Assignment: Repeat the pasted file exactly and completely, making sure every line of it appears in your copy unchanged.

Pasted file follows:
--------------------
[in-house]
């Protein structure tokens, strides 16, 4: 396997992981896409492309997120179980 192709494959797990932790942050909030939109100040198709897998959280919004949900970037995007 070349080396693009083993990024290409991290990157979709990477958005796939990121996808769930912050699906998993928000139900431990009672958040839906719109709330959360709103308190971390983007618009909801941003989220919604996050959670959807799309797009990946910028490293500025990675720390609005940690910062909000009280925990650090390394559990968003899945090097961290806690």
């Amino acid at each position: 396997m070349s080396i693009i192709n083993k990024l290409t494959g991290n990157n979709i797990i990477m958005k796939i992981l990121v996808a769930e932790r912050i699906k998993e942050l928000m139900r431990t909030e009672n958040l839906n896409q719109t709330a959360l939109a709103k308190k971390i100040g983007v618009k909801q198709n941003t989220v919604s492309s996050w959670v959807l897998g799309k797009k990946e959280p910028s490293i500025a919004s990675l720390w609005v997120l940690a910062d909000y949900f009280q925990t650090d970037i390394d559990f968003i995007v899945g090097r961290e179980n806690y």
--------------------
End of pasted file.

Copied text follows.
[in-house]
């Protein structure tokens, strides 16, 4: 396997992981896409492309997120179980 192709494959797990932790942050909030939109100040198709897998959280919004949900970037995007 070349080396693009083993990024290409991290990157979709990477958005796939990121996808769930912050699906998993928000139900431990009672958040839906719109709330959360709103308190971390983007618009909801941003989220919604996050959670959807799309797009990946910028490293500025990675720390609005940690910062909000009280925990650090390394559990968003899945090097961290806690």
């Amino acid at each position: 396997m070349s080396i693009i192709n083993k990024l290409t494959g991290n990157n979709i797990i990477m958005k796939i992981l990121v996808a769930e932790r912050i699906k998993e942050l928000m139900r431990t909030e009672n958040l839906n896409q719109t709330a959360l939109a709103k308190k971390i100040g983007v618009k909801q198709n941003t989220v919604s492309s996050w959670v959807l897998g799309k797009k990946e959280p910028s490293i500025a919004s990675l720390w609005v997120l940690a910062d909000y949900f009280q925990t650090d970037i390394d559990f968003i995007v899945g090097r961290e179980n806690y």